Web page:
Offering bespoke dress-making in London at anything other than luxury prices sounds like an impossible task.
By Anthony Reuben
Business reporter, BBC News
Rents are high, equipment is expensive and the highly-skilled staff you would need have to be well-paid.
Yet, since October, a website called Styleshake has been offering just such a service.
Customers go to the website, choose all the features they want from a range of available sleeve styles, necklines, dress lengths, materials, colours and so on and then enter their measurements.
The dress turns up on their doorstep 10 days later.
It is the brainchild of Iris Ben-David, an Israeli living in London, who dreamed it up while looking for a new business after having her second child.
"I was always into fashion," she says.
"Going to study fashion would have taken a bit too long for me and I thought 'why don't I combine my online knowledge with my passion'."
The idea came in December 2006, the first conversation with investors happened the following month and the site launched in October 2007.
But how did the founder manage to make the leap from having the idea to getting funding?
"Being Israeli makes life easier for me, coming from a country where we have loads of venture capital."
"It's part of the culture - we are a nation of pioneers and every other person has his own start-up."
'Close to home'
The funding came from an investor called Internet Lab, which was set up by two venture capital firms, Gemini and Lightspeed, to invest in online businesses at a very early stage.
Lightspeed's boss, Yoni Cheifetz, was not worried that the initial plans called for the manufacturing to be in high-cost London.
"We wanted to get into the market really quickly so it was smart to do it close to home," he says.
"When this thing scales, manufacturing will not always be in London.
"We do not want to make England the kingdom of textile manufacturing again - that's not Styleshake's mission."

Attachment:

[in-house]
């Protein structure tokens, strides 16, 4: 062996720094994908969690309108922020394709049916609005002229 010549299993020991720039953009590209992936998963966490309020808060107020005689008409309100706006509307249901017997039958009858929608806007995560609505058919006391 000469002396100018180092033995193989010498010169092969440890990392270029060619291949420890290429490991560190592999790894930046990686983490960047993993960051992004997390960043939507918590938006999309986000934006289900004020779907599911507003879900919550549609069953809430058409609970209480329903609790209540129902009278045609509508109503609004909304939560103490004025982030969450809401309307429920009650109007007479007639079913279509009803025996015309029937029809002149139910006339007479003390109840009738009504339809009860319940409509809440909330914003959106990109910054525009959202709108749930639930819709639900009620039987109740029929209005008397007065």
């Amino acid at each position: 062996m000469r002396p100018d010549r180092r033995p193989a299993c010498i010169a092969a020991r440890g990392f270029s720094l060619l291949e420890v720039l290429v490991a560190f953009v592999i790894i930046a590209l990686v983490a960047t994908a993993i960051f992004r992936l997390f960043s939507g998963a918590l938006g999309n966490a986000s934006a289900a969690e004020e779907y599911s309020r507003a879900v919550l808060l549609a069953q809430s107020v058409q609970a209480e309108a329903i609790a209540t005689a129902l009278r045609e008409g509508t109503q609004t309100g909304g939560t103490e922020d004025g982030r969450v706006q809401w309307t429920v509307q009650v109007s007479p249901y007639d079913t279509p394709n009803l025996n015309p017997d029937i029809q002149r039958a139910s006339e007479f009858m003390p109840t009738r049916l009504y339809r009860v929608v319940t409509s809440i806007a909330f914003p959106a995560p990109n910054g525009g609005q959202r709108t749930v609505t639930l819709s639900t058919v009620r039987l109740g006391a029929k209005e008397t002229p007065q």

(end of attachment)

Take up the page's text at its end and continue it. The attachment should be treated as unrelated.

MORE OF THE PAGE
Moving to Turkey
The company has a fast-developing feel about it.
Already, there are plans afoot to reduce the amount of the work the team does by hand at the factory on an industrial estate in Tottenham in North London.
Later this year, Styleshake plans to start making some of its garments in Turkey.
"We are now reaching the manufacturing capacity here," Mrs Ben-David says.
"However, this factory suggested a few partners offshore that they can control and they can teach them how we work.
"Unfortunately there are not many manufacturers here. It's a dying industry."
The company will have to go for another round of funding in August, which means it is not profitable yet, but it is comfortable with the margins they get from the current pricing of between £99 and £149 depending on the materials.
"They are quite healthy," says Mrs Ben-David. "Enough to keep our investors happy.
"It just proves the point about the bricks and mortar shops, which have bulk orders of millions from China, how big margins they have."
'Billion dollar companies'
The investors do not seem concerned that profitability has not yet been achieved.
"If Styleshake's mission was to be a boutique, profitability would be pretty easy to reach," says Mr Cheifetz.
"If you look at businesses in other industries that have done this digitisation and automation of personalised goods, some of them are billion dollar companies, so doing that usually means they are not profitable within a few months."
The price is a fraction of what you would pay for a bespoke tailor or designer label in the UK, but there are some catches.
Styleshake may have to modify its labels
"You wouldn't even buy the fabric for one of my dresses for that sort of money," says Hilary Jane, who makes bespoke bridal and occasion wear at Hilary Jane Designs in Manchester.
"The difference will be about two months, a great deal of money and a lot of quality," she says.
Indeed, Styleshake's process is not entirely comparable with a tailor-made dress.
You have to take your own measurements and you do not get the second and third fittings when the dress is altered to fit you exactly. Hilary Jane would usually have six fittings including the initial measurements.
You are not designing your dress from scratch - you are choosing between different options for all parts of the dress.
It is also not directly comparable to a designer label, because you do not benefit from the design genius of the likes of Armani or Versace.
But the service is not supposed to be the same as the experience of going to a tailor, Mrs Ben-David insists.
"If you go to a tailor usually you don't have a clear idea, you feel a bit intimidated because he is a professional and the whole session might be a bit unpleasant," she explains.
"But here you sit in front of the computer; you can change the sleeves, you can change the colour and you can e-mail it to your friends and ask what they think, so it's much more engaging."
The business is not yet at the scale that will make it viable.
But Mrs Ben-David says it more than doubles its sales every month and the team running Styleshake is full of ideas for developing the technology to automate the system, so they can cut out some of the expensive, highly-skilled tailors.
The ideas for making it viable also include moving production offshore though, so this is certainly not a business that should be seen as the saviour of British manufacturing.